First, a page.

April 13, 2010

GINA HOTTA, a community activist and award-winning journalist, passed away September 28 at the age of 56. Hotta, also a musician and avid jazz fan, wrote about the connection between South Asians and jazz for this issue, her first article for Hyphen. From her involvement in San Francisco State University’s 1968 Third World Student Strike to mentoring countless young, community-minded journalists, Hotta never stopped her quest to give voice to those who needed it most. After 9/11, Hotta recognized this purpose with new urgency; in 2001 she founded APEX Express, a progressive weekly radio show on Berkeley, CA-based KPFA . The show, which she also co-hosted and produced, focuses on news and culture from Asian Pacific Islander points of view. Characterized by many as a humble warrior, Hotta’s devotion to empowering the underserved in our community through journalism continues to inspire the Hyphen staff.

A funny thing happened to AKITO YOSHIKANE while perusing his favorite Asian American blogs: He was bombarded with auto-generated ads for Asian dating services. “Discussions of race have typically centered around human interaction,” the New York City writer said. “But now that computer programs can somehow perpetuate racial stereotypes, I think technology has to be included in the dialogue, too.” Part of the problem, Yoshikane has learned, is the lack of marketing toward Asian Americans. “The absence of ethnic-specific marketing has spurred these insensitive ads to fill a void that has yet to be filled in advertising.” Who does he consider to be a trailblazer? The Mountain Brothers, a Chinese American rap trio from the mid-1990s.

Brooklyn, NY-based GABRIELA HERMAN kept it all in the family for her portrait of director/screenwriter Tze Chun: Not only did she enlist her brother to assist with the shoot on Manhattan’s High Line, but a week later, she photographed Chun’s sister, a dancer. Herman also discovered that she and Chun grew up nearby each other outside of Boston. “A lot of my photography is about the relationship that forms between photographer and subject in the moments behind the lens,” said Herman, whose work has appeared in Time Out New York, Edible Manhattan and Metro Newspaper. Her idea of a trailblazer? Newark, NJ, Mayor Cory Booker. “As a young African American mayor, he is making great strides for the city and inspiring those around him.”

Toronto-based CHU ZHANG defines a trailblazer as someone like artists Jillian Tamaki and Yuko Shimizu, fellow illustrators who infuse their cultural roots into their work yet still garner mass appeal. “I try to do the same, showing my personal roots while speaking in a voice that everyone can understand.” For this issue’s comic, her first to be published, Zhang crafted a short narrative based loosely around a theme of fall. “The story I’ve made is about change, unfulfillment and lost youth. Honestly, not as depressing as it sounds.”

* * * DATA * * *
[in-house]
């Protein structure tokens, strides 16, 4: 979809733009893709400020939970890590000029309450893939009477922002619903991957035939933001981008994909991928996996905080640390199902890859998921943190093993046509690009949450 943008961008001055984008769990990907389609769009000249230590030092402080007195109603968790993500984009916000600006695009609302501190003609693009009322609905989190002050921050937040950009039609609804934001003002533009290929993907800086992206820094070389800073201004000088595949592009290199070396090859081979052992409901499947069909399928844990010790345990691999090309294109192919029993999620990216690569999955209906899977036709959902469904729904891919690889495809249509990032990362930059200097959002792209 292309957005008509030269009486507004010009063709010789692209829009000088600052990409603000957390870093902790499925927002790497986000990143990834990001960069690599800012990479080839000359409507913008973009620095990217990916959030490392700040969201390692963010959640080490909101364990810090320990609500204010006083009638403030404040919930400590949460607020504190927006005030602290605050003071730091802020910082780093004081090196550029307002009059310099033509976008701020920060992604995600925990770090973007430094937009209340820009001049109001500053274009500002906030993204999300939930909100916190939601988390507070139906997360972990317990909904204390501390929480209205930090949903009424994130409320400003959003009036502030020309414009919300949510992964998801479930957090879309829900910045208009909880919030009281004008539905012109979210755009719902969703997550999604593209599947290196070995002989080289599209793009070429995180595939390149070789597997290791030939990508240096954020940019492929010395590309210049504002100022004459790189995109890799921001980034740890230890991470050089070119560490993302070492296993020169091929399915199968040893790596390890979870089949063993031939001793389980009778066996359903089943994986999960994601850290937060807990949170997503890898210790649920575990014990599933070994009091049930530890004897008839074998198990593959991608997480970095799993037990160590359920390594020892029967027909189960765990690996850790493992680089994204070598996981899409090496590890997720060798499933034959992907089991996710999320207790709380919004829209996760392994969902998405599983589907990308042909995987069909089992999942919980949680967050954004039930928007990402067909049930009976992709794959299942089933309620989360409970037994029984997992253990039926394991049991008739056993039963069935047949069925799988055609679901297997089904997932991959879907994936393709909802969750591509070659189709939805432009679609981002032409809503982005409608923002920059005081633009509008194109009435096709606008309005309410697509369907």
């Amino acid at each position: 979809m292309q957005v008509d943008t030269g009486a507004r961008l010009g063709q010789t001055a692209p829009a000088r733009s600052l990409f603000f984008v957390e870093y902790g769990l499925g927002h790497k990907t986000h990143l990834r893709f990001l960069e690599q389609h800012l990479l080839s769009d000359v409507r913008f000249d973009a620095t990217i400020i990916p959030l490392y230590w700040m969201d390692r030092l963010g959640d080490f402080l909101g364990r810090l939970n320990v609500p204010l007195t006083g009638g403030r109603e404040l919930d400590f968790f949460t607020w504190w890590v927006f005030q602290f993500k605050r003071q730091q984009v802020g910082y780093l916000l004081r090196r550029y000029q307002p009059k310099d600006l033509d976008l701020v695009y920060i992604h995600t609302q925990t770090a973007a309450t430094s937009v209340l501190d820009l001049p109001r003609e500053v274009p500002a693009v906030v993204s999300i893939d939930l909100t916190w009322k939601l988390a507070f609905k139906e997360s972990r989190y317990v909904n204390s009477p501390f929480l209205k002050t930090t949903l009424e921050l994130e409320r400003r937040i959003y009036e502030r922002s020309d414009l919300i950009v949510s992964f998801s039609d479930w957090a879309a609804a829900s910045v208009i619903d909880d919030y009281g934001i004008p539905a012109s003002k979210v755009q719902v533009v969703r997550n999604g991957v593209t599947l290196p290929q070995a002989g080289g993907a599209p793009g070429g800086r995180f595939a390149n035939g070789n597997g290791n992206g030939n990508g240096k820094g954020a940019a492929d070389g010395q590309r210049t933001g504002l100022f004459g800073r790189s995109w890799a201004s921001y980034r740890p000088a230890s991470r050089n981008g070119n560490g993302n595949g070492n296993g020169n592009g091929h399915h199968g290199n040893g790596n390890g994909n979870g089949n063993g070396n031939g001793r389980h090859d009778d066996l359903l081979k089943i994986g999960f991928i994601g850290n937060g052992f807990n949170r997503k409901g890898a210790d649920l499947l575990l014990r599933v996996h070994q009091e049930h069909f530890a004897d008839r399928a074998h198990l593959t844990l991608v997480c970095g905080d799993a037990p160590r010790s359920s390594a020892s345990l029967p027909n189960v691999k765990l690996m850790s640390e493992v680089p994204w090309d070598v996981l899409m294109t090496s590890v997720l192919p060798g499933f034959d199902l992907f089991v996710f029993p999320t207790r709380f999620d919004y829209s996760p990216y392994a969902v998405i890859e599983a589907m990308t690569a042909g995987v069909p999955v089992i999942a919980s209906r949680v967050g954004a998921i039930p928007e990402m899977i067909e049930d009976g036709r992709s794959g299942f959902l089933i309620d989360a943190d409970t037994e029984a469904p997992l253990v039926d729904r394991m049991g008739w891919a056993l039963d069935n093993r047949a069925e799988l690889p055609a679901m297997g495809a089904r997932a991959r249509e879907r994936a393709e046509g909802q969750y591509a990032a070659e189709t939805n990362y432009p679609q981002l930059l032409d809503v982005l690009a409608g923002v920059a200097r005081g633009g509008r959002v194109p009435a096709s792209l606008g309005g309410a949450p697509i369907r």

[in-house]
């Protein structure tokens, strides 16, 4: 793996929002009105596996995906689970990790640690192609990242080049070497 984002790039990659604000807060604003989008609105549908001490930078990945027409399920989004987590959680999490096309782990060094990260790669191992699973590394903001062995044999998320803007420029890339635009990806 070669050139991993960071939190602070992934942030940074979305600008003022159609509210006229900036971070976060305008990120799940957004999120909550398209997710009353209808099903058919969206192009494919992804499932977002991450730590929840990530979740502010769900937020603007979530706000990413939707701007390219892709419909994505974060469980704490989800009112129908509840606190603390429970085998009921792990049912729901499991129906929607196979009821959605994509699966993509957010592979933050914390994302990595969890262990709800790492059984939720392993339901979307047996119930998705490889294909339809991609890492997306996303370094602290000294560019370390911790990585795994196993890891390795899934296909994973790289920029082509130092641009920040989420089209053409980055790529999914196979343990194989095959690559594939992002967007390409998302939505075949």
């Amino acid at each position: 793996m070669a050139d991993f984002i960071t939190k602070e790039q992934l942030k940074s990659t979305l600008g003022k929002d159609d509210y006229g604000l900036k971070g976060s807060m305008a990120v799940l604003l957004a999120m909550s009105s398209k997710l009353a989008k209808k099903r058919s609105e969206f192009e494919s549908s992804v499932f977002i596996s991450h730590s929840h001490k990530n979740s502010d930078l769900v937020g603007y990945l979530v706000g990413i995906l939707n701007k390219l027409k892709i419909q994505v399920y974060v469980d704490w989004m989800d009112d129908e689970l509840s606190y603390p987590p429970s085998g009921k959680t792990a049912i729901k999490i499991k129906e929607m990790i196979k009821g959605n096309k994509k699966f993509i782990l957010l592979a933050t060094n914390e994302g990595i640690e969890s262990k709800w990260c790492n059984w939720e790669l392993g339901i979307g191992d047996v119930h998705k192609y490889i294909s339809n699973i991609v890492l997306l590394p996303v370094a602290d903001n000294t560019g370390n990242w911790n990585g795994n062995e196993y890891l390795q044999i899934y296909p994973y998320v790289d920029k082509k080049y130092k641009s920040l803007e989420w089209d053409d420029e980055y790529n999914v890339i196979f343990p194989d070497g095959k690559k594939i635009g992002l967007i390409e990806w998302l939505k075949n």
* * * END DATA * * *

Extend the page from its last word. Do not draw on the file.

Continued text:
While reporting on some of today’s trailblazers — Asian Americans in the Obama administration — for this issue’s Features section, PRIYA GANAPATI was impressed by how much the Obama campaign galvanized Asian American community leaders — and by how many are retaining their enthusiasm now that they are in the White House. “The level of idealism surprised me. I expected them to be more jaded and cynical about the process and their role, but they really want to make a difference.” San Francisco-based Ganapati writes about technology for and has also worked with, Red Herring and CNET India.

While working on illustrations to accompany this issue’s trio of Lazy Susan stories,
SYLVIA PARK found Nichole Y. Wong’s story about Asian American life coaches to be particularly resonant. “I had jobs where it was so hard for me to engage and communicate with my co-workers,” said Park, who is based in New York. “I’ve also seen a lot of Asian Americans who are so talented but struggle much more to advance.” Park has worked for The Washington Post, Time Out New York and O, The Oprah Magazine and hopes to someday witness an Asian American blaze a trail to the White House. “We now have an African American president and were close to seeing a female president. Why not Asian American?”

mimi lok’s story in this issue’s Fiction section was inspired by an article about young couples in Hong Kong who make regular trips to seedy “love hotels” in order to gain some privacy. But her protagonists ended up being “a different kind of couple in a different kind of hotel, and sex isn’t necessarily their main preoccupation,” said lok, whose work has appeared in The Washington Post, USA Today and Time Out London. Lok considers Hu Shuli, the crusading founding editor of Beijing-based Caijing magazine who was dubbed the “most dangerous woman in China,” to be the definition of a trailblazer.

DUNG HOANG expanded his repertoire beyond doing photomontage and mixed media for nonfiction articles to create the illustration for this issue’s Fiction selection. His process included research on chandeliers and Thai-style resort rooms, as well as imagining the appearance and demeanor of the story’s main character. He then immediately set to work sketching the scene: “I work very quickly and try to let the spontaneity of the moment reveal itself.” The Salt Lake City artist’s work has appeared in Esquire, GQ, Men’s Health and The New York Times.


Lisa Wong Macabasco

Former Editor in chief

Lisa Wong Macabasco joined Hyphen in 2006; she has worked as the magazine's features editor, managing editor, and editor in chief. She has written for Mother Jones, the San Francisco Bay Guardian, AsianWeek, Audrey, Filipinas and ColorLines’ RaceWire. She graduated from U.C. Berkeley and Columbia University’s Graduate School of Journalism and co-founded the National Asian American Student Conference. She was formerly an editor at AsianWeek newspaper and an editor in the marketing department of the San Francisco Museum of Modern Art.